In competition at the Cannes Film Festival, Pedro Almodóvar 16th film is filled with ghosts who return (the titleVolver [+see also:
interview: Agustín Almodóvar
interview: Carmen Maura
interview: Pedro Almodóvar
interview: Pénélope Cruz
film profile], taken from the famous tango by Gardel, in fact means “to return”), and received a minute-long applause at this morning’s press screening.
Ghosts with a murky past full of unconfessable truths, which the Spanish director handles with density and (above all) a lightness he has not expressed for some time. So much so that the first laughs come almost immediately, in the film’s opening scene, set in a windy cemetery.
It is easy then to compare this to Pedro’s own “return” to his better moments, when tragedy in his films was blended and diluted with the most hilarious comedy, like tomatoes and peppers being prepared for a good gazpacho. This formula has had so many imitators it has almost become a genre of its own of contemporary cinema.
And all the ingredients are here: a crime, a fatal illness, maternal love, trashy TV, marijuana, hair dressers, antique dolls, music, withering dialogue and such monstrous men (in the sense of males) that they hover over the film like malevolent spirits.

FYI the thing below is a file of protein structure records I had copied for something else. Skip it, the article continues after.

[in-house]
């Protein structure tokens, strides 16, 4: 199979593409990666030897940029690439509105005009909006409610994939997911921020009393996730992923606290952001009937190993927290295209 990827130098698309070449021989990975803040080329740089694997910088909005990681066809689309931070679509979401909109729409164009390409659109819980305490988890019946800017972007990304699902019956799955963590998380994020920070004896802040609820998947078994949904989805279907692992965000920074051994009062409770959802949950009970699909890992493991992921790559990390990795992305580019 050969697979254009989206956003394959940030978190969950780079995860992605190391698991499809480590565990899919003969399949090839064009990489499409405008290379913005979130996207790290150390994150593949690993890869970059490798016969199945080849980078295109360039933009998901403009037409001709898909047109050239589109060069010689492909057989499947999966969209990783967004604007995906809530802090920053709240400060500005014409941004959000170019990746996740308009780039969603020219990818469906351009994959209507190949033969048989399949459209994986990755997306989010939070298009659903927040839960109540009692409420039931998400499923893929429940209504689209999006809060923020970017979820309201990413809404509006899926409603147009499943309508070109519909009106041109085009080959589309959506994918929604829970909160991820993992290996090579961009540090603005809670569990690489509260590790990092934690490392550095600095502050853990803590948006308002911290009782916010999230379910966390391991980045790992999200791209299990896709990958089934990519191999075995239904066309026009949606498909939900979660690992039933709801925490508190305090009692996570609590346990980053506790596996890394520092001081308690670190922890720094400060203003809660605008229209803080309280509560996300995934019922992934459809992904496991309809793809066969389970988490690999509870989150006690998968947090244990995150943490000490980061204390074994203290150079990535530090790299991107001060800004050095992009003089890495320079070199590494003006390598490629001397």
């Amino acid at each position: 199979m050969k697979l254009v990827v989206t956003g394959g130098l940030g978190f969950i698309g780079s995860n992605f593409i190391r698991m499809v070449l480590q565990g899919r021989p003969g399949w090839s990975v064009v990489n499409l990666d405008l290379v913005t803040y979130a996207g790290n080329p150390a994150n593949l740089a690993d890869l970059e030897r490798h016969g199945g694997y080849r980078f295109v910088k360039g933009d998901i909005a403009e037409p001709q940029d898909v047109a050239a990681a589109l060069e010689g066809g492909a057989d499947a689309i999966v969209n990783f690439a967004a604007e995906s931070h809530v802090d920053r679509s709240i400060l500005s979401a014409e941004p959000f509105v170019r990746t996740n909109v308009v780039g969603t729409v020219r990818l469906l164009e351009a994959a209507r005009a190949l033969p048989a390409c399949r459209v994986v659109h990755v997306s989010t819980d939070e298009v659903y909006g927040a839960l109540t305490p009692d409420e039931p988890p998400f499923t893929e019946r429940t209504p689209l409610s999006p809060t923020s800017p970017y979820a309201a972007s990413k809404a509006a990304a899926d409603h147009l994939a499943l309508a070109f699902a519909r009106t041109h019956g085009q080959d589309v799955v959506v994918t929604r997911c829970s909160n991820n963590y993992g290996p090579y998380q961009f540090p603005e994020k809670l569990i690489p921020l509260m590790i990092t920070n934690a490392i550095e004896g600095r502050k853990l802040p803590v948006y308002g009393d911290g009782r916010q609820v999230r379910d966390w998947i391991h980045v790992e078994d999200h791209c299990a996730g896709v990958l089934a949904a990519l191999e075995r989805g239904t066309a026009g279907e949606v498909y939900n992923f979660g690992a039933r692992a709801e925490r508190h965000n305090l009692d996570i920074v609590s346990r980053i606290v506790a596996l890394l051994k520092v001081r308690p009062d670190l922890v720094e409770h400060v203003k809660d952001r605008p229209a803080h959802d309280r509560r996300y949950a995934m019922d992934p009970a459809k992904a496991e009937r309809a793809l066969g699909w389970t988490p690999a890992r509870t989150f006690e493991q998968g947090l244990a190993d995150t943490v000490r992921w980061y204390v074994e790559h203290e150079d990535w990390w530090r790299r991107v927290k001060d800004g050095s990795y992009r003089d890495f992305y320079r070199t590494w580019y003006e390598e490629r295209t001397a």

For his return, then, Almodóvar chose to reunite the best chicas of his films: Carmen Maura, a splendid almost-60 year-old and the director’s former muse, whom he banished some years ago after a fight; Penélope Cruz, who already starred in Live Flesh and All About My Mother and here fills the screen like "an Italian actress of the 1950s" (Almodóvar’s words in our interview) with her gestures, décolleté, lips, dark and always moving eyes. Assailed by enormous difficulties in life, her character of the hard-working young mother is strong and filled with an unassailable joie de vivre.
In his delightful game of buildings blocks, Almodóvar even pays homage to cinema: a crew is shooting a film within the film, and in the last few minutes, Italy’s greatest actress, Anna Magnani, appears on TV (in Bellissima), observed in wide-eyed and dewy-eyed admiration by Spain’s greatest actress, Carmen Maura.
For more information, please see Cineuropa’s Focus on Volver, with an interview with the director, the actresses and the producer.
(Translated from Italian)
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